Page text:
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Why don’t foreign firms cooperate in US antidumping investigations? An empirical analysis


  • Michael Moore


  • Alan Fox


Foreign firms face punitive duties if they do not cooperate with the US Department of Commerce (DOC) in antidumping procedures. For example, 37% of all foreign firms involved in antidumping investigations in the US chose faced facts available margins for the 1995-2002 period, with average antidumping duties of 31% for cooperating foreign firms, compared to 87% for those who do not. The existing literature has focused on how DOC discretion has led to foreign firm non-cooperation. This paper instead examines individual foreign firms decisions about whether to cooperate during this same period. We find evidence that non-cooperation is consistent with a model of foreign firms rationally choosing not to cooperate, rather than solely as a result of investigating authority bias against imports.
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Suggested Citation

  • Michael Moore & Alan Fox, 2010. "Why don’t foreign firms cooperate in US antidumping investigations? An empirical analysis," Review of World Economics (Weltwirtschaftliches Archiv), Springer;Institut für Weltwirtschaft (Kiel Institute for the World Economy), vol. 145(4), pages 597-613, January.
  • Handle: RePEc:spr:weltar:v:145:y:2010:i:4:p:597-613
    DOI: 10.1007/s10290-009-0035-0

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    References listed on IDEAS

    1. Bruce A. Blonigen, 2006. "Evolving discretionary practices of U.S. antidumping activity," Canadian Journal of Economics, Canadian Economics Association, vol. 39(3), pages 874-900, August.
    2. Moore, Michael O, 1992. "Rules or Politics? An Empirical Analysis of ITC Anti-dumping Decisions," Economic Inquiry, Western Economic Association International, vol. 30(3), pages 449-466, July.
    3. Nelson, Douglas, 2006. "The political economy of antidumping: A survey," European Journal of Political Economy, Elsevier, vol. 22(3), pages 554-590, September.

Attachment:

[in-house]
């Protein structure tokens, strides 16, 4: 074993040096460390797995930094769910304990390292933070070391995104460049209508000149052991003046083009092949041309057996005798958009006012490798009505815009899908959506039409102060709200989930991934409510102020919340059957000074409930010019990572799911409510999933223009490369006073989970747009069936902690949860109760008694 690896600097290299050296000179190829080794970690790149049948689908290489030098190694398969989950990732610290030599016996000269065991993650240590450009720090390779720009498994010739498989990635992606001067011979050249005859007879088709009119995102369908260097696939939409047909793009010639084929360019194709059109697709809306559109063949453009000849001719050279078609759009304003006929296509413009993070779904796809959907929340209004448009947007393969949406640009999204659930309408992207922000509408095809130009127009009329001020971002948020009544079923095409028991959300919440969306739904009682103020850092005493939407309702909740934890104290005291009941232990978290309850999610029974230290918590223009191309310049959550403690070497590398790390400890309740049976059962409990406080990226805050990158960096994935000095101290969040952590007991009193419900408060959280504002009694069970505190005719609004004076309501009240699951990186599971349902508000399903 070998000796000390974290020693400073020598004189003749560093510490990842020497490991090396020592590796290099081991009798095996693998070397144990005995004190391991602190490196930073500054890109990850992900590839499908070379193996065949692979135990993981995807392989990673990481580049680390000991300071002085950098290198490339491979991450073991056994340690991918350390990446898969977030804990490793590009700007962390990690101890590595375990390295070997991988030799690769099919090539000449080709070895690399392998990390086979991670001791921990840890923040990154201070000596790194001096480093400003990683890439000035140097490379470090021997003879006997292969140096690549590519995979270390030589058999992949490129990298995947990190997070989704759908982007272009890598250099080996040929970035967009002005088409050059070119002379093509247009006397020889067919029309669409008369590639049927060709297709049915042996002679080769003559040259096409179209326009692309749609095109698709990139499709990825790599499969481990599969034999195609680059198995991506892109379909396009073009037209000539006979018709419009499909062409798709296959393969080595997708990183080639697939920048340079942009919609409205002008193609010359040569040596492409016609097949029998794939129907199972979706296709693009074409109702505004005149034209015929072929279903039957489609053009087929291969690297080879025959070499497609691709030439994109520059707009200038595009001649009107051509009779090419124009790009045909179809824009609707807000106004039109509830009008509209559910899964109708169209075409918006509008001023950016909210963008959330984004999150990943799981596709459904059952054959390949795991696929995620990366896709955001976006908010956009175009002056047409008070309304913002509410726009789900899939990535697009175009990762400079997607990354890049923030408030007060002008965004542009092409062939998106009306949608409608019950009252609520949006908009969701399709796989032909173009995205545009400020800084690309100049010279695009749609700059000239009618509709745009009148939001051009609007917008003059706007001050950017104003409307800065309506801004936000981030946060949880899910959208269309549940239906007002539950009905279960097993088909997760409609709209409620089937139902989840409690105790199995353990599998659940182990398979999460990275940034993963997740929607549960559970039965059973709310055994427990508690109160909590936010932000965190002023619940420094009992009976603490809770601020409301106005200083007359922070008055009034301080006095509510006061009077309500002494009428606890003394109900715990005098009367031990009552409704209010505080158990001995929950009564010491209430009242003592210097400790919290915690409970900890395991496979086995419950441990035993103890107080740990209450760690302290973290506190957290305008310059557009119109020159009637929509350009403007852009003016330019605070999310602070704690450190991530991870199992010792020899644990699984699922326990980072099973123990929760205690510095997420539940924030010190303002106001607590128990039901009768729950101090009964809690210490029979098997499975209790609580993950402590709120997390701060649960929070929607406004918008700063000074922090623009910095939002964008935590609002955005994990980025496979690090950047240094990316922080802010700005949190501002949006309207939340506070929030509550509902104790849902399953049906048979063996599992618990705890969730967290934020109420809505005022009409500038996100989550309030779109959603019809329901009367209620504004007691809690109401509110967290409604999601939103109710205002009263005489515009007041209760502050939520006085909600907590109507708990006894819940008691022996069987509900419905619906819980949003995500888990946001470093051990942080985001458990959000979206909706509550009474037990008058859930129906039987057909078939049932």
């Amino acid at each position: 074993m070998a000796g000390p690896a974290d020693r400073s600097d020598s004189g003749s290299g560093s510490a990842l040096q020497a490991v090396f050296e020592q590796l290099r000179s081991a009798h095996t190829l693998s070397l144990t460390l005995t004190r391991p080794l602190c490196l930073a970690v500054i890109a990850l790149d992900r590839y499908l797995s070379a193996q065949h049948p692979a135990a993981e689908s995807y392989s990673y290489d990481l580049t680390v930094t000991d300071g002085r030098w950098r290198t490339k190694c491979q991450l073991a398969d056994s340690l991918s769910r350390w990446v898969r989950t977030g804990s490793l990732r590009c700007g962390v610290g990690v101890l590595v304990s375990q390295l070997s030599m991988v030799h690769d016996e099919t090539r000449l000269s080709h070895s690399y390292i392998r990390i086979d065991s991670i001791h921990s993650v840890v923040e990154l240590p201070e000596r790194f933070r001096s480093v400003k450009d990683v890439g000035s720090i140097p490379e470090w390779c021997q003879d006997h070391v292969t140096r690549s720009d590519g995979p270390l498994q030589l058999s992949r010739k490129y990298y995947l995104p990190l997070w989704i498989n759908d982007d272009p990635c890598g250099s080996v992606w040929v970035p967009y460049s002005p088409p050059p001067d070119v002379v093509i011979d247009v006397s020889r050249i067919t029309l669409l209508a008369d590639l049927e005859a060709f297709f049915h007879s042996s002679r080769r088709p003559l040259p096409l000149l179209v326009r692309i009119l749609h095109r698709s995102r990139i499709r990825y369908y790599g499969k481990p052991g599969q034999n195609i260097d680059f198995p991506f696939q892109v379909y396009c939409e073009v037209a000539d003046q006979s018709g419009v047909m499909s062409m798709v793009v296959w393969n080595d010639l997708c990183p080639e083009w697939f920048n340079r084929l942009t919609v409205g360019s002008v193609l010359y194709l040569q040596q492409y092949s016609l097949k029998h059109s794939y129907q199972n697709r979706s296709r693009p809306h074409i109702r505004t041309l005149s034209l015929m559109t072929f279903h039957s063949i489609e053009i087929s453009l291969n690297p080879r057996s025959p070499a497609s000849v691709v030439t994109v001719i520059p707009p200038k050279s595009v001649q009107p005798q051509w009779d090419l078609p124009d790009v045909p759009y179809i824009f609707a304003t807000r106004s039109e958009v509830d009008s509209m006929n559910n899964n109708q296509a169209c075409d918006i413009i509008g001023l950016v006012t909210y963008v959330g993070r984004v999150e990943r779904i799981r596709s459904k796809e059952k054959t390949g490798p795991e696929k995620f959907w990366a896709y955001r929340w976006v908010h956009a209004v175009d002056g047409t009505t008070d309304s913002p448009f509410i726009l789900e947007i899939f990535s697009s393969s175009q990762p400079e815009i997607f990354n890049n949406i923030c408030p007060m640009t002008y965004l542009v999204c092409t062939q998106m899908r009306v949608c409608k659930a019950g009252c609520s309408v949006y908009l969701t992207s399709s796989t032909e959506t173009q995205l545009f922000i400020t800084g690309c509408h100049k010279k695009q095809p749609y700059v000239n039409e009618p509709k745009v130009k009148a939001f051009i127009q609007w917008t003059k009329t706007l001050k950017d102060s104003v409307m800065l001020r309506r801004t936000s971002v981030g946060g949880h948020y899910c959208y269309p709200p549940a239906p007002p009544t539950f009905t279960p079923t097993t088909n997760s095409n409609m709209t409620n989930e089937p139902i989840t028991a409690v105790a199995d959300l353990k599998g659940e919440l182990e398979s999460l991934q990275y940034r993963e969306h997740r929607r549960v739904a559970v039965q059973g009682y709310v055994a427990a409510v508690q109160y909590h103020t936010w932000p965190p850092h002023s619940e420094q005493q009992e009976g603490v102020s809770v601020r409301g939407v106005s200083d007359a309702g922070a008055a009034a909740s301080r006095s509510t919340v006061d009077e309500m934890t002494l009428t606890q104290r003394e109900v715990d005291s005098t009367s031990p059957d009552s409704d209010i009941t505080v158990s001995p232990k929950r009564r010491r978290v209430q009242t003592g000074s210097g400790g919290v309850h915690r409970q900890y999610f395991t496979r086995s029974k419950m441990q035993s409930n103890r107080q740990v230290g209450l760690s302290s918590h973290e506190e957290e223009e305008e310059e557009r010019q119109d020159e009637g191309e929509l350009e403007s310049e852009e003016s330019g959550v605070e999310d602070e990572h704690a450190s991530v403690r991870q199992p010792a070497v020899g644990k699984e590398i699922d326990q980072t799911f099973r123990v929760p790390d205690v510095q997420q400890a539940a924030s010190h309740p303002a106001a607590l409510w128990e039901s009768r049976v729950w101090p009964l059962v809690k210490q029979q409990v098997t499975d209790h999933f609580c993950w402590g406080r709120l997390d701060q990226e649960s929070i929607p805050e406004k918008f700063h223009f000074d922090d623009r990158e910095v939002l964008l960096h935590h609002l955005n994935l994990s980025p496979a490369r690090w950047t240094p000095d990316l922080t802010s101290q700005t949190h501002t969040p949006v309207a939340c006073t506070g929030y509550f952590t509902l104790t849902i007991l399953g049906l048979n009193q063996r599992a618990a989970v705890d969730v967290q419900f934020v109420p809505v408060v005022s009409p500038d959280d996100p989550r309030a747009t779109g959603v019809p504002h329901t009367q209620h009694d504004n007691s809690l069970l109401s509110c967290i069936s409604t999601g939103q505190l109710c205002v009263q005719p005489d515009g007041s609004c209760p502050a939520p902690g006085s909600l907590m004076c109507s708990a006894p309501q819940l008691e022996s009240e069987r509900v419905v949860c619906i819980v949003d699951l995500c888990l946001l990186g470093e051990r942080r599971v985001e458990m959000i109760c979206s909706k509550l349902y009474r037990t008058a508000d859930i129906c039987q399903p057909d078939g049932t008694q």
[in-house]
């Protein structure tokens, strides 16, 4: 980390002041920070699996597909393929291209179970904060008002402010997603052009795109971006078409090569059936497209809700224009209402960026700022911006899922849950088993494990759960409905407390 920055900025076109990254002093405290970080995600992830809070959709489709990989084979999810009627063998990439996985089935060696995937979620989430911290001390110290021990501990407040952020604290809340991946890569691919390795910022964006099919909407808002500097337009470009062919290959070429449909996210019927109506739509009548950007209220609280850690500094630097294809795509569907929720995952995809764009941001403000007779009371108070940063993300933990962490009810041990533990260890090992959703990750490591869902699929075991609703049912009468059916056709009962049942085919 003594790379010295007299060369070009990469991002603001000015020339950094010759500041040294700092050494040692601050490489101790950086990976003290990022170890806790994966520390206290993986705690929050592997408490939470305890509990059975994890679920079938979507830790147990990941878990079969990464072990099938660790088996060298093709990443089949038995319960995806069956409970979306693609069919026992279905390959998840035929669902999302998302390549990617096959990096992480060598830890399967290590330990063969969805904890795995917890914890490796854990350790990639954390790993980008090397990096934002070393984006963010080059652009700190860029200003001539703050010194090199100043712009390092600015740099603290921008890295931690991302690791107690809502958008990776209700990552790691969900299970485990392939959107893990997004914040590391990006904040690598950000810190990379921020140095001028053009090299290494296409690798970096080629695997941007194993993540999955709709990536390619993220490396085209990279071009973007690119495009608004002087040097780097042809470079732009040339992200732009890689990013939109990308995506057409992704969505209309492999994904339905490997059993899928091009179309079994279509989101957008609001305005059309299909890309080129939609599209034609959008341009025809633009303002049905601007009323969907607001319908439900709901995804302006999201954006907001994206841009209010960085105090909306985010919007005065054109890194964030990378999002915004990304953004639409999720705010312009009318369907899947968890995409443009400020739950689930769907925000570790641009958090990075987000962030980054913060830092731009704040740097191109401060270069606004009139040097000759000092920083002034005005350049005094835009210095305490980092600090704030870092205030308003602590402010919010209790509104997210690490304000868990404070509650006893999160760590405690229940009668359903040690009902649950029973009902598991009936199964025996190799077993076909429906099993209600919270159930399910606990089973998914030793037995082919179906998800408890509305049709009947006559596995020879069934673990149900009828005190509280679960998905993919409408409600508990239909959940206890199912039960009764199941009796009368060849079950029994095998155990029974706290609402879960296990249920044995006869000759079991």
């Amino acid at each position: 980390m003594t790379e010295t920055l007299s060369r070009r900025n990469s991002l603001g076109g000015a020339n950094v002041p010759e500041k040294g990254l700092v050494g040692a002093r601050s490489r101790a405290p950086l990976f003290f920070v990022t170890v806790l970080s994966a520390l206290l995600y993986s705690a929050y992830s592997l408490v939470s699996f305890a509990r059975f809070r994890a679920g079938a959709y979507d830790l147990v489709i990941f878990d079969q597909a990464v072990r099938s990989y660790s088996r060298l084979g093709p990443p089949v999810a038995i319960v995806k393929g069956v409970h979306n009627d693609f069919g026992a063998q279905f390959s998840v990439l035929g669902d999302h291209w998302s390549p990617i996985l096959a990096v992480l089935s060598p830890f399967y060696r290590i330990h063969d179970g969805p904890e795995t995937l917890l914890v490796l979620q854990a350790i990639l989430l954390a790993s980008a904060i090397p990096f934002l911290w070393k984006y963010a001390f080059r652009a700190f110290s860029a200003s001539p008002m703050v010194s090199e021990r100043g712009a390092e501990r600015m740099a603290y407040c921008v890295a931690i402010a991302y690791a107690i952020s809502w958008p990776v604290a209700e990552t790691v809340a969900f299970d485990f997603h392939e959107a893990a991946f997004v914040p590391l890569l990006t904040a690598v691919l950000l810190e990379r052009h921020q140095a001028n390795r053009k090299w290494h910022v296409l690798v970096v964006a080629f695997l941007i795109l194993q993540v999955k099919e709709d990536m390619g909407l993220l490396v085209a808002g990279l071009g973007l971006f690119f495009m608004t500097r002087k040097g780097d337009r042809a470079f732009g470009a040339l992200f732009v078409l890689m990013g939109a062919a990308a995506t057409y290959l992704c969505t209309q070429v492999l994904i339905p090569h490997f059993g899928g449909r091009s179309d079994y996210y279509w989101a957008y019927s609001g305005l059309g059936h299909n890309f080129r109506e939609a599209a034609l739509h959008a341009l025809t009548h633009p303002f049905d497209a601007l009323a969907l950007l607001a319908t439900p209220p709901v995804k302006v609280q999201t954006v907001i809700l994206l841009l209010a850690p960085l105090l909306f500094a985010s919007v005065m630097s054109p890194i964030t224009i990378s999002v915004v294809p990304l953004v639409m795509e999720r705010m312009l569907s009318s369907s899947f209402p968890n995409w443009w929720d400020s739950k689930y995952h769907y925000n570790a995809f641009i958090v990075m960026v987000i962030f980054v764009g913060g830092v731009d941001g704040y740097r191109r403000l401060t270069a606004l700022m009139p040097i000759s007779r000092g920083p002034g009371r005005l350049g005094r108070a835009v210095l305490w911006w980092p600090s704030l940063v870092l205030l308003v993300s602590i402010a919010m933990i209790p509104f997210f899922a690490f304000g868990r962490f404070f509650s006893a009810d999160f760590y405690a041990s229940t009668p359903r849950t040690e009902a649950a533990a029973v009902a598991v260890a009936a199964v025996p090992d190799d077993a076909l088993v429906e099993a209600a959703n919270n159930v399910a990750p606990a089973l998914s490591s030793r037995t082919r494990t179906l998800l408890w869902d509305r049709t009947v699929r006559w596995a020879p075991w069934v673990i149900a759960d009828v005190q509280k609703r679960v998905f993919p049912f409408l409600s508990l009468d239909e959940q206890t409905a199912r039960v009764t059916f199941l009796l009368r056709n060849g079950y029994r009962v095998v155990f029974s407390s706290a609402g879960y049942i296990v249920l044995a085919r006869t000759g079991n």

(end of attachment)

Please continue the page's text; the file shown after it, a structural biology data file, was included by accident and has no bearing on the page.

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    Cited by:

    1. Xenia Matschke & Anja Schöttner, 2013. "Antidumping as Strategic Trade Policy under Asymmetric Information," Southern Economic Journal, Southern Economic Association, vol. 80(1), pages 81-105, July.
    2. Thomas J. Prusa & Robert Teh, 2010. "Protection Reduction and Diversion: PTAs and the Incidence of Antidumping Disputes," NBER Working Papers 16276, National Bureau of Economic Research, Inc.
    3. Chad P. Bown, 2010. "China's WTO Entry: Antidumping, Safeguards, and Dispute Settlement," NBER Chapters,in: China's Growing Role in World Trade, pages 281-337 National Bureau of Economic Research, Inc.
    4. Michael O. Moore, 2011. "Implementing Carbon Tariffs: A Fool’s Errand?," The World Economy, Wiley Blackwell, vol. 34(10), pages 1679-1702, October.
    5. Chandra, Piyush & Long, Cheryl, 2013. "Anti-dumping Duties and their Impact on Exporters: Firm Level Evidence from China," World Development, Elsevier, vol. 51(C), pages 169-186.
    6. Moore, Michael O., 2006. "U.S. facts-available antidumping decisions: An empirical analysis," European Journal of Political Economy, Elsevier, vol. 22(3), pages 639-652, September.

    More about this item


    Antidumping; Facts-available; US trade policy; F10; F13; F14;

    JEL classification:

    • F1 - International Economics - - Trade
    • F13 - International Economics - - Trade - - - Trade Policy; International Trade Organizations


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